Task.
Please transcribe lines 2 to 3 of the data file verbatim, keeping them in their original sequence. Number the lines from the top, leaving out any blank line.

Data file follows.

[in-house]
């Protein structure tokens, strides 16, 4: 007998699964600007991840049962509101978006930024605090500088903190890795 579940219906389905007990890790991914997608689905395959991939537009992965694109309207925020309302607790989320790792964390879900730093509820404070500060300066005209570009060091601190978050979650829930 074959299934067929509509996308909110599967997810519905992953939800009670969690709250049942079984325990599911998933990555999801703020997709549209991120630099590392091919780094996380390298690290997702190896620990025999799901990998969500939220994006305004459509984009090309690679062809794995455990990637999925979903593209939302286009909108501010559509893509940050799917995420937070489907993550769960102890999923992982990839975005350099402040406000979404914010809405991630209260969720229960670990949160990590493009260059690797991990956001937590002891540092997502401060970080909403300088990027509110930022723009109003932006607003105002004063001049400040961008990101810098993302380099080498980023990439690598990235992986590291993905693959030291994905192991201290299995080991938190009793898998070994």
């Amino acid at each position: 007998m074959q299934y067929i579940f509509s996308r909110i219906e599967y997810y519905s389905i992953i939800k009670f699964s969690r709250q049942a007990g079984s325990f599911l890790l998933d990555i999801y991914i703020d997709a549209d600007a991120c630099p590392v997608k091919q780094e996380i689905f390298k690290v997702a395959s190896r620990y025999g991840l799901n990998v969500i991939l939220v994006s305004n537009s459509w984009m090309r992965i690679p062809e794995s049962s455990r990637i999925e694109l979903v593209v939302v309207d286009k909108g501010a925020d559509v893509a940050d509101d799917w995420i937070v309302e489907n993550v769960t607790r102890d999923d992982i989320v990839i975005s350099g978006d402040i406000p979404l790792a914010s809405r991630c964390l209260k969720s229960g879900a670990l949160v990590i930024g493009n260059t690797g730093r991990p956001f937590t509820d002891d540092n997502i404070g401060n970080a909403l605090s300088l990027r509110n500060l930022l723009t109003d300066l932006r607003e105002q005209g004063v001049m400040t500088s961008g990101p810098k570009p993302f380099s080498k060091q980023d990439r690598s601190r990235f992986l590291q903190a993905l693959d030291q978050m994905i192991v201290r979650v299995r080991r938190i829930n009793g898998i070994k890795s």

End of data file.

């Protein structure tokens, strides 16, 4: 007998699964600007991840049962509101978006930024605090500088903190890795 579940219906389905007990890790991914997608689905395959991939537009992965694109309207925020309302607790989320790792964390879900730093509820404070500060300066005209570009060091601190978050979650829930 074959299934067929509509996308909110599967997810519905992953939800009670969690709250049942079984325990599911998933990555999801703020997709549209991120630099590392091919780094996380390298690290997702190896620990025999799901990998969500939220994006305004459509984009090309690679062809794995455990990637999925979903593209939302286009909108501010559509893509940050799917995420937070489907993550769960102890999923992982990839975005350099402040406000979404914010809405991630209260969720229960670990949160990590493009260059690797991990956001937590002891540092997502401060970080909403300088990027509110930022723009109003932006607003105002004063001049400040961008990101810098993302380099080498980023990439690598990235992986590291993905693959030291994905192991201290299995080991938190009793898998070994």
């Amino acid at each position: 007998m074959q299934y067929i579940f509509s996308r909110i219906e599967y997810y519905s389905i992953i939800k009670f699964s969690r709250q049942a007990g079984s325990f599911l890790l998933d990555i999801y991914i703020d997709a549209d600007a991120c630099p590392v997608k091919q780094e996380i689905f390298k690290v997702a395959s190896r620990y025999g991840l799901n990998v969500i991939l939220v994006s305004n537009s459509w984009m090309r992965i690679p062809e794995s049962s455990r990637i999925e694109l979903v593209v939302v309207d286009k909108g501010a925020d559509v893509a940050d509101d799917w995420i937070v309302e489907n993550v769960t607790r102890d999923d992982i989320v990839i975005s350099g978006d402040i406000p979404l790792a914010s809405r991630c964390l209260k969720s229960g879900a670990l949160v990590i930024g493009n260059t690797g730093r991990p956001f937590t509820d002891d540092n997502i404070g401060n970080a909403l605090s300088l990027r509110n500060l930022l723009t109003d300066l932006r607003e105002q005209g004063v001049m400040t500088s961008g990101p810098k570009p993302f380099s080498k060091q980023d990439r690598s601190r990235f992986l590291q903190a993905l693959d030291q978050m994905i192991v201290r979650v299995r080991r938190i829930n009793g898998i070994k890795s």